Jun 27 2013 8:30am

Mixing Up the Tropes: Jeannie Moon and Jennifer Haymore

The Temporary Wife by Jeannie MoonWho doesn’t love a good remix? Take something you like, kick it up a notch, and voila; you have the next dance hit waiting to earworm us all summer long. Romance novels do a bit of remixing as well. Tropes are a staple of the genre and every now and then authors blend them to make for a more intricate and fast-paced read.

In Jeannie Moon’s debut novel, The Temporary Wife, she mixes up marriage of convenience, the rich hero falling in the love with the maid's daughter, and reunited childhood sweethearts. Moon weaves these plotlines together seamlessly which resulted in a two day read and ignored family members.

Megan Rossi was the maid's daughter. She grew up with the family's children, Jason and Molly. They were her best friends. Jason was her first love. Her mother quit her job when the family accused Meg of gold digging the moment her high school romance with Jason was exposed. To add more salt to her wounds, Jason didn’t fight for her.

Years later, Megan has custody of Molly’s daughter after her tragic death. And the family doesn’t like it and is fighting her for sole custody. In swoops Jason, vowing to honor his sister’s last wishes. He’s independently wealthy and knows the one thing that will ensure his niece’s future—his protection in the form of marriage. But marrying the girl that got away gets more complicated than he bargained for. Especially when they can’t keep their hands off of each other.

This is a well done remix. The unrequited love of childhood sweethearts reuniting, their ever-present difference in social status, and a marriage of convenience that’s becomes inconvenient when sparks fly. Add to that the whole family dynamic of the adorable little girl and you have the perfect storm of romance tropes.

A Hint of Wicked by Jennifer HaymoreIn Jennifer Haymore’s A Hint of Wicked we have a love triangle between family members, amnesia, and the 'I’m back from the dead and you’re still legally married to me' trope mash-up. This was one hell of a tensely plotted out Regency. Poor Garrett returns home after seven years of not knowing who he was, from a head injury sustained in the battle of Waterloo. He finds he was declared legally dead and his wife is now married to his once best friend and cousin and now heir to the family fortune. Oh, and he had a little girl.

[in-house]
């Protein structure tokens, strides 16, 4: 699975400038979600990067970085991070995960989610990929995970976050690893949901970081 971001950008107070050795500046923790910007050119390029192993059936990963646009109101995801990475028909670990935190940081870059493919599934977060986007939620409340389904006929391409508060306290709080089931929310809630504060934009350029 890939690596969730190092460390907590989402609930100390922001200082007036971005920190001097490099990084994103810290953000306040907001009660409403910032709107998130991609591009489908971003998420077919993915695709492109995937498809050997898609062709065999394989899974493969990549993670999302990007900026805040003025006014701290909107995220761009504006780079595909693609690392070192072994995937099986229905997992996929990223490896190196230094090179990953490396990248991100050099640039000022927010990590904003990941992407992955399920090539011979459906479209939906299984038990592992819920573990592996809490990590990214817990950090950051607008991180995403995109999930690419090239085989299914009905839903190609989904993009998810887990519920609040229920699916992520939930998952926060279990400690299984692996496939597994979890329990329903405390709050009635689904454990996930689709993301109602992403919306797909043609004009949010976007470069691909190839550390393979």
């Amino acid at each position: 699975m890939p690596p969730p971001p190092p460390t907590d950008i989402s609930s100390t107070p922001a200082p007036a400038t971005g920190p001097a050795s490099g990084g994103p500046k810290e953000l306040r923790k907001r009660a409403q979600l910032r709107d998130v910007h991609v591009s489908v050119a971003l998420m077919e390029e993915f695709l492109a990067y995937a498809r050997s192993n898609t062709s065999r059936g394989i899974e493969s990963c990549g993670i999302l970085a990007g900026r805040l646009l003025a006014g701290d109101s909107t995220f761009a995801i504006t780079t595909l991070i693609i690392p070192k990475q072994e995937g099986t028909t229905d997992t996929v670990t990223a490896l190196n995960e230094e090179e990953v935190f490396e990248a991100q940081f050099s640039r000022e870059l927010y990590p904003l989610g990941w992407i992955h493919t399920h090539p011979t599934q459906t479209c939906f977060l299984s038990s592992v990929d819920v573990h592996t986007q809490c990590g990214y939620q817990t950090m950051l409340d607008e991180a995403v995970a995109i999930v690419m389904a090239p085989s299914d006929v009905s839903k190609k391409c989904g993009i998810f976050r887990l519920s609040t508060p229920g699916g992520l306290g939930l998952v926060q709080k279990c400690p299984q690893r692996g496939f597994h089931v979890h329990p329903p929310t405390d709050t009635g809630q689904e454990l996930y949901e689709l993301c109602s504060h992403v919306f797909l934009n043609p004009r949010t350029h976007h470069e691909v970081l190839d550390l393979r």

How do you choose from a love you thought dead and your newfound love? How do you deal with the undeniable scandal? The trauma to the child? How do you reclaim the life you had when you’re no longer sure it’s the life you want? Here we have three people who love each other very much and are still passionately attracted to one another. Family torn apart by war and scars left behind. Yeah, it read like one of my mother-in-law’s Spanish soap operas.

Amnesia is always a complicated plot device. A love triangle even more so. But adding that last little twist of a guy returning from the dead and it's one hell of a powerful remix.

What trope remixes did you love?

Want more? Be sure to check out H&H's Tried and Trope Collection for more trope-alicious recommendations.


Charli Mac writes Women’s Fiction and YA Paranormal set in Philly and the South Jersey Shore. Snorts & screams are probable and fist-pumps are highly discouraged at Twitter her @charlimacs.

Subscribe to this conversation (must be logged in):
1 comment
Heather Waters
1. HeatherWaters
I tend to choose a lot of my reads by whether they have a trope I like or not, which is probably both a good and bad thing since sometimes an author can make you love a trope you never have before.

But ANYWAY, long story short, both of these sound really good, and I actually just downloaded a sample of the Jeannie Moon. Thanks!
Post a comment